Use of Deadly Force by Auburn Police Officer Legally Justified

December 17, 2008

Attorney General Steven Rowe announced today that he has determined that Auburn Police Officer Kristopher Bouchard was legally justified when, while acting in the performance of his public duty, he intentionally fired his weapon at a vehicle operated by Bartolo Ford, age 47, of Lisbon, the night of September 15, 2008, on the Hotel Road in Auburn.

The Attorney General's investigation focused on the issue of whether the use of deadly force by Officer Bouchard in the particular situation was legally justified. The Attorney General is required by law to review all occurrences in which a law enforcement officer uses deadly force while engaged in the performance of the officer’s public duty. Maine law defines deadly force as physical force that a person uses with the intent of causing, or that a person knows to create a substantial risk of causing, death or serious bodily injury. Further, in the specific context of a firearm, Maine law defines deadly force to include the intentional or reckless discharge of a firearm in the direction of another person or at a moving vehicle.

Under Maine law, for a law enforcement officer to be justified in using deadly force for purposes of self-protection or the protection of others, two requirements must be met. First, the officer must actually and reasonably believe that unlawful deadly force is imminently threatened against the officer or a third person. Second, the officer must actually and reasonably believe that the officer's use of deadly force is necessary to meet or counter that imminent threat.

In addition, under certain limited circumstances, a law enforcement officer is justified in using deadly force to make an arrest. Specifically, a law enforcement officer is justified in using deadly force to make an arrest when the officer actually and reasonably believes that the person has committed a crime involving the use or threatened use of deadly force, or otherwise indicates that the person is likely to endanger seriously human life or to inflict serious bodily injury unless apprehended without delay. When using deadly force to make an arrest, the law enforcement officer must first make reasonable efforts to advise the person that the officer is a law enforcement officer attempting to make an arrest, and the officer must have reasonable grounds to believe that the person is aware of this advice. Alternatively, the law enforcement officer must reasonably believe that the person to be arrested otherwise knows that the officer is a law enforcement officer attempting to make an arrest.

Attorney General Rowe determined that, based on the investigation and legal analysis conducted by his office, Officer Bouchard actually and reasonably believed that unlawful deadly force was being used by Ford against him, and that others were imminently threatened with death or serious bodily injury by the actions of Ford. Further, based on the investigation and legal analysis, Attorney General Rowe determined that Officer Bouchard actually and reasonably believed that deadly force on his part was necessary to protect himself and others from the imminent threat of deadly force. Moreover, Attorney General Rowe determined that Officer Bouchard actually and reasonably believed that Mr. Ford had committed a crime involving the use or threatened use of deadly force, was likely to endanger seriously human life unless apprehended without delay, and that Mr. Ford knew that Bouchard was a law enforcement officer attempting to arrest him.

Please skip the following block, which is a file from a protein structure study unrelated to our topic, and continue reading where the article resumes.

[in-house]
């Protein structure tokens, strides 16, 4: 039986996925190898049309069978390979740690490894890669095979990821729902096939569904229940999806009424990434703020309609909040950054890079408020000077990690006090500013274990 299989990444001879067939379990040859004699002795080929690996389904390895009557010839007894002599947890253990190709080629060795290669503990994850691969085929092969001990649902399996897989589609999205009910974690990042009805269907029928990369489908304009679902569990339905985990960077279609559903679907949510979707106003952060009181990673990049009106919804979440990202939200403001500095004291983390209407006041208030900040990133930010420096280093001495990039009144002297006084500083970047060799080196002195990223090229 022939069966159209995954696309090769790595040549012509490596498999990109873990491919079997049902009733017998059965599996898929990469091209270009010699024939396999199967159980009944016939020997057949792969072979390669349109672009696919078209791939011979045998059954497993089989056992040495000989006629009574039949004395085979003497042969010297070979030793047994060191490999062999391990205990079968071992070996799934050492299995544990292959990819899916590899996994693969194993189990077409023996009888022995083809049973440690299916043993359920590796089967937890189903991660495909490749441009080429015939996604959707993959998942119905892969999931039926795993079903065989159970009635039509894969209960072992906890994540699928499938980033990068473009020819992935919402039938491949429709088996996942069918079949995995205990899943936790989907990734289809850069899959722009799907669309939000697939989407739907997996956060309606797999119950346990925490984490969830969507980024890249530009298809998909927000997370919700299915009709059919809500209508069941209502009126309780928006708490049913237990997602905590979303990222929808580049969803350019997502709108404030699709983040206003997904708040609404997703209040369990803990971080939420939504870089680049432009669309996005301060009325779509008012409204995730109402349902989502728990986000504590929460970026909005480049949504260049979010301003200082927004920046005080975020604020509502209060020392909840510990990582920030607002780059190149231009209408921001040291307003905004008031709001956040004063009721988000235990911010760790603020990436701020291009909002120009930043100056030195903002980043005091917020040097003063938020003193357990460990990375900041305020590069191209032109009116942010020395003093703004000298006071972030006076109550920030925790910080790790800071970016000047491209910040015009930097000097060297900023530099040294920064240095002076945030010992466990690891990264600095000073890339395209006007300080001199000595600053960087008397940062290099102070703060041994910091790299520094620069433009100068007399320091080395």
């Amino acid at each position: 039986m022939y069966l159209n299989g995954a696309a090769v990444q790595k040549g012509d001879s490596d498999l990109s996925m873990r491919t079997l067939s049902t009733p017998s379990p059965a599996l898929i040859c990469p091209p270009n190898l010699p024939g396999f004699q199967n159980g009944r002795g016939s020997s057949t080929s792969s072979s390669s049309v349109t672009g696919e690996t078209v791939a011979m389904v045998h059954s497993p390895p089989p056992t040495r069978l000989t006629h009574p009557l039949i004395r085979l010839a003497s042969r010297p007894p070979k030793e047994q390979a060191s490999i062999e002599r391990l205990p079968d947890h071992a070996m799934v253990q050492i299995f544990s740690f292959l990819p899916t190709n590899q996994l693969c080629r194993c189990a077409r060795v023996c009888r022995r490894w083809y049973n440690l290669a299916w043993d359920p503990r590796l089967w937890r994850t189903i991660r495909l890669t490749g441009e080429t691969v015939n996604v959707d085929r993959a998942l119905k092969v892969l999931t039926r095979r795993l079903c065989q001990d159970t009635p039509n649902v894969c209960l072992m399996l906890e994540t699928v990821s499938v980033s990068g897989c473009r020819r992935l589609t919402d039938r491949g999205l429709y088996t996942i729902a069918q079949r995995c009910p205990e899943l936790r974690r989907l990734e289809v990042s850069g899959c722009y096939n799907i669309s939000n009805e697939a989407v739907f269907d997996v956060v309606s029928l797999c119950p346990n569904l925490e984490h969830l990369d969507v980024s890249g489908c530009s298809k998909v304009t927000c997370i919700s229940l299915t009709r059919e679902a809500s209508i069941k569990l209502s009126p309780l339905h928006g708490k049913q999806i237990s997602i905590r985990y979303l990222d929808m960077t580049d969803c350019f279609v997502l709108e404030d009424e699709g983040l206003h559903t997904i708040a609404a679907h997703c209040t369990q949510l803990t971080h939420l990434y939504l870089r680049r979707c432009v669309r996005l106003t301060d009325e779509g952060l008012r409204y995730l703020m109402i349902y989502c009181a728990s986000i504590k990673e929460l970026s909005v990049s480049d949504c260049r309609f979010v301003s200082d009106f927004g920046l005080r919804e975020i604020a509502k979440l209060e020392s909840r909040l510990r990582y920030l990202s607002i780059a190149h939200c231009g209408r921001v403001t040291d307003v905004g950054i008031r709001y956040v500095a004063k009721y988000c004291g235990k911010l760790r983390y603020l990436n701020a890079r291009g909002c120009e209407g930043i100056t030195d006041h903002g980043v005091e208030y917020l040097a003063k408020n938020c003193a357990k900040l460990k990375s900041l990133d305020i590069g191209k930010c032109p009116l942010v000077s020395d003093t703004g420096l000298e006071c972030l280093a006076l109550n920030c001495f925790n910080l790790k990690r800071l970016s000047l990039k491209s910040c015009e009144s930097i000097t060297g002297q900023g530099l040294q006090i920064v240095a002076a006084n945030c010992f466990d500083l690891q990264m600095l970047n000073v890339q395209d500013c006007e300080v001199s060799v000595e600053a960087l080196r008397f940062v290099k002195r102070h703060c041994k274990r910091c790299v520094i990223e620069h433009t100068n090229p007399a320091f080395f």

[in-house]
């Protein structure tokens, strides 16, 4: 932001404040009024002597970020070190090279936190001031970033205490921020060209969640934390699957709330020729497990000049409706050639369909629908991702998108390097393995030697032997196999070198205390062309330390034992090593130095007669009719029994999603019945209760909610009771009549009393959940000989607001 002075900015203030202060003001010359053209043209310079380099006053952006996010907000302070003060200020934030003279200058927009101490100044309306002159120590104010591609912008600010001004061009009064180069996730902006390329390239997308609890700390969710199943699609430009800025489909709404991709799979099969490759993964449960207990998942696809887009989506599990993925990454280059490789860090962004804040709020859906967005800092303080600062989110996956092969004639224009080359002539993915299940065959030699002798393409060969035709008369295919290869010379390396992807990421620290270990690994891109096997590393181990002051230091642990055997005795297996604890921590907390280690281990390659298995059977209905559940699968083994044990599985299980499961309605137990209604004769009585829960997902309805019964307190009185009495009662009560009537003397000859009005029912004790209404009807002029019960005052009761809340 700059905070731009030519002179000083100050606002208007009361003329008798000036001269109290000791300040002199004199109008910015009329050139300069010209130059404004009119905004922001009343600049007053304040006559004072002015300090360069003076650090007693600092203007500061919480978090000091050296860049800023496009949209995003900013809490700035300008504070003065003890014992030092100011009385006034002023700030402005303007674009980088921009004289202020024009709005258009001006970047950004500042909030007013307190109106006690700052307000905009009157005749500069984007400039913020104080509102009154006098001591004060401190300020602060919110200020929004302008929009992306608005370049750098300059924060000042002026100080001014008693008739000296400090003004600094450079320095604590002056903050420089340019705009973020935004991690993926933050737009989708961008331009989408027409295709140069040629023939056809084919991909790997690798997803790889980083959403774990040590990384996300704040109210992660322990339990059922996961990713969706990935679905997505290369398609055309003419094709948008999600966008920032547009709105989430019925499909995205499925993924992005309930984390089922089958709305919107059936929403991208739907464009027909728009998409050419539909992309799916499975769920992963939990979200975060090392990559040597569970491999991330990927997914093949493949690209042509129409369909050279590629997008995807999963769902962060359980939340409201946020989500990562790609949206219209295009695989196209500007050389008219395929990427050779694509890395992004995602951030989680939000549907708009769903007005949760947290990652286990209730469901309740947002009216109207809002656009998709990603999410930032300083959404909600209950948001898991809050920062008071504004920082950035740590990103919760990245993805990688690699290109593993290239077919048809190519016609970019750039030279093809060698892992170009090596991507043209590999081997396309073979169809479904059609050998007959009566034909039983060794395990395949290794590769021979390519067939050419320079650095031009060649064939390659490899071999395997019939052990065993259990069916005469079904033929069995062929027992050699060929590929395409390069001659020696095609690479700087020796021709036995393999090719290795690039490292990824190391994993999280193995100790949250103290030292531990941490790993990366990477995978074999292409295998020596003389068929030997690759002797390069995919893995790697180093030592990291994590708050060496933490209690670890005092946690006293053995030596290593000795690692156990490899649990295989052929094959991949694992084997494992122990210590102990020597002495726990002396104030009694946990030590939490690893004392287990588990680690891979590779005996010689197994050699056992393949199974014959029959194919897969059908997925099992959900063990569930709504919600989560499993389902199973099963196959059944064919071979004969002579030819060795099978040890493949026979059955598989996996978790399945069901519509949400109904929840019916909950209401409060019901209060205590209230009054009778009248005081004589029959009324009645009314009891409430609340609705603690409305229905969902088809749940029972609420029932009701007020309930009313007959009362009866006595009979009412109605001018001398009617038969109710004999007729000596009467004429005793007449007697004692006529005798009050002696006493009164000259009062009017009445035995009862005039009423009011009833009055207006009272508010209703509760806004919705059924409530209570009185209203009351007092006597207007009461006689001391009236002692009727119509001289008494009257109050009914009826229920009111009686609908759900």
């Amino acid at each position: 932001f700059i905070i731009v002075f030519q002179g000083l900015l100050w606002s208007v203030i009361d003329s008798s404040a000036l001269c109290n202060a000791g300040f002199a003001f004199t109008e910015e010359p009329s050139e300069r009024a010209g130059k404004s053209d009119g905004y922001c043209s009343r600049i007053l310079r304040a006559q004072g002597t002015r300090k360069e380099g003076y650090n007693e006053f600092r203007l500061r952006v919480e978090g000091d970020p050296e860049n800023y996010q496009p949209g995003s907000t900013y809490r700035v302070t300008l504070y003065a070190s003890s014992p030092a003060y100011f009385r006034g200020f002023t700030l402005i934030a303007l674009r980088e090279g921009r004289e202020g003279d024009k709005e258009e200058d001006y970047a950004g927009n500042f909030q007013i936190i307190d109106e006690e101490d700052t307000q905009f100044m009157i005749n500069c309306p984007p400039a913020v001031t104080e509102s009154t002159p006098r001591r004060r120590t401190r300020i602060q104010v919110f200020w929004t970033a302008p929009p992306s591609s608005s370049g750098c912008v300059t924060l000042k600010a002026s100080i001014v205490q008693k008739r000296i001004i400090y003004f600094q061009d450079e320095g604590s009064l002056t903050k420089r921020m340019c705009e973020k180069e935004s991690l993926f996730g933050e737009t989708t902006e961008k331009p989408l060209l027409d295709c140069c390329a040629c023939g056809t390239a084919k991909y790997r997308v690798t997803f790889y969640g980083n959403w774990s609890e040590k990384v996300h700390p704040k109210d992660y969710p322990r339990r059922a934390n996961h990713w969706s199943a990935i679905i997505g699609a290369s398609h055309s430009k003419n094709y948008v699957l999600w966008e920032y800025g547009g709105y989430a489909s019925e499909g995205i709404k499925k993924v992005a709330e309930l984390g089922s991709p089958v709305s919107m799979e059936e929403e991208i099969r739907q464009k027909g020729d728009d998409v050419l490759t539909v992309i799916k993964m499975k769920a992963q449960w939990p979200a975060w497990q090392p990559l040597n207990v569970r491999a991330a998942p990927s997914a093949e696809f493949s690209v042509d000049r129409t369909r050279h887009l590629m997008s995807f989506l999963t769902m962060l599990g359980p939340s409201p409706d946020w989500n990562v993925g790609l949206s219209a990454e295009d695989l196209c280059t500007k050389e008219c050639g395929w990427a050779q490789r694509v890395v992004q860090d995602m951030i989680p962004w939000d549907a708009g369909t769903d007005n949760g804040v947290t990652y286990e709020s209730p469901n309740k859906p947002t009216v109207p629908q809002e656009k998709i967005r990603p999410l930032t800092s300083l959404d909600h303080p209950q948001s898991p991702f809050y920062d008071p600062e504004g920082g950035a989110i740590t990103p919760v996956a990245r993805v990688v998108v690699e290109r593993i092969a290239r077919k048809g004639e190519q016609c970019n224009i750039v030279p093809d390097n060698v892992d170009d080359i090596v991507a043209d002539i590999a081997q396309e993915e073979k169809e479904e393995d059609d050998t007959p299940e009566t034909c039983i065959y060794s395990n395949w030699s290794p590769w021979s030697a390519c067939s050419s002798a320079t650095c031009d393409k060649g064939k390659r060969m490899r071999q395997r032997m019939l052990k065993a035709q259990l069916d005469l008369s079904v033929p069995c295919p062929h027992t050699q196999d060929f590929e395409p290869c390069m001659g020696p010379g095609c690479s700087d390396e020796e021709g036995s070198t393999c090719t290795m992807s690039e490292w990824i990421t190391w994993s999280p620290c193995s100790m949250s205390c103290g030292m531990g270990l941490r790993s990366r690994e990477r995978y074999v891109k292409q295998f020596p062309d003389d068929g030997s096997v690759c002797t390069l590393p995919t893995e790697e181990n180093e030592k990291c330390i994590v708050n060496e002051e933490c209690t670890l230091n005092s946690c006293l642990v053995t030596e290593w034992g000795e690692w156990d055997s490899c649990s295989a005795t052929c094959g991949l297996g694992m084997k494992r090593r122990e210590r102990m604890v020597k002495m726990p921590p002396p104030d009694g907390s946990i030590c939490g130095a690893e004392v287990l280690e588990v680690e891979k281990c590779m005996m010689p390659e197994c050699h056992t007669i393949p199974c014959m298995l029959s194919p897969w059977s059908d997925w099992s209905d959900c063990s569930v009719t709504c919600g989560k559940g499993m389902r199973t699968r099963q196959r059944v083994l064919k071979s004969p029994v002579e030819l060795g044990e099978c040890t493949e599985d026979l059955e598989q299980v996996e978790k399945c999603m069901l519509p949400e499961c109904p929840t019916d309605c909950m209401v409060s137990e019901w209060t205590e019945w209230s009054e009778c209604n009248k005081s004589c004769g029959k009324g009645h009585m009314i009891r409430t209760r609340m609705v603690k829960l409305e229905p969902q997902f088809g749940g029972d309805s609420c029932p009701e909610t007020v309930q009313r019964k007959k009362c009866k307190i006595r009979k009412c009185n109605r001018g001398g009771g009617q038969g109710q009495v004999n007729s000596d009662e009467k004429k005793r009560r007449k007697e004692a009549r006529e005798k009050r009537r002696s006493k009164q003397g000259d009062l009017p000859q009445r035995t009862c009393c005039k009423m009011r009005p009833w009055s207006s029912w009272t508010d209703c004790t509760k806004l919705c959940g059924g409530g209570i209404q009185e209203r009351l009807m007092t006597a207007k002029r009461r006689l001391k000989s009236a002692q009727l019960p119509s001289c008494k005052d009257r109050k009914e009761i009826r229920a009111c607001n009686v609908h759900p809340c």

The Attorney General reported the following findings from his office’s investigation:

On September 15, 2008, at 9:17 p.m., the Lewiston-Auburn 911 Communications Center received a report of a possible theft in progress of manufactured concrete products at a business on Minot Avenue in Auburn. The caller said that a bucket loader carrying concrete products had been seen leaving the business. Auburn Police Officer David Madore, in uniform and a marked police cruiser, responded to the call. A short time previous to the call, Officer Madore had observed a Caterpillar front-end loader traveling behind a convenience store in the direction of the Manley Road. The loader was transporting two manufactured concrete cylinders. Officer Madore’s initial impression was that the loader was involved in nighttime construction in the area.

Officer Madore returned to the area of the Manley Road where he had previously seen the front-end loader. In the parking lot of another business, Officer Madore observed a Ford F-550 duel wheel dump truck with two large concrete cylinders loaded on it. They appeared to be the same items that he had seen earlier on the Caterpillar loader. Officer Madore reported this information via radio, and Officer Kristopher Bouchard, also in uniform and driving a marked police cruiser, started driving to Officer Madore’s location. Officer Madore conversed with the truck’s operator, later identified as Bartolo Ford, who told Officer Madore that he was working. When questioned further, Mr. Ford fled the area in the truck onto the Manley Road. Officer Madore gave chase in his cruiser with emergency lights and siren activated.

Officer Bouchard, still on his way to back up Officer Madore, met the fleeing dump truck coming toward him from the opposite direction on the Manley Road. Officer Bouchard turned his cruiser around and became the primary chase vehicle behind the truck. Officer Bouchard had his cruiser’s emergency lights and siren activated. Officer Madore continued in his cruiser behind Bouchard. The dump truck turned onto the Hotel Road in Auburn. As the truck traversed a small bridge, concrete products fell from the bed of the truck and shattered into pieces on the roadway. A piece of the broken concrete punctured a tire on Officer Madore’s cruiser, disabling its operation. While Officer Madore pulled his cruiser to the side of the road, Officer Bouchard continued the pursuit of the truck, which was now traveling at speeds of 75-85 m.p.h. on Hotel Road.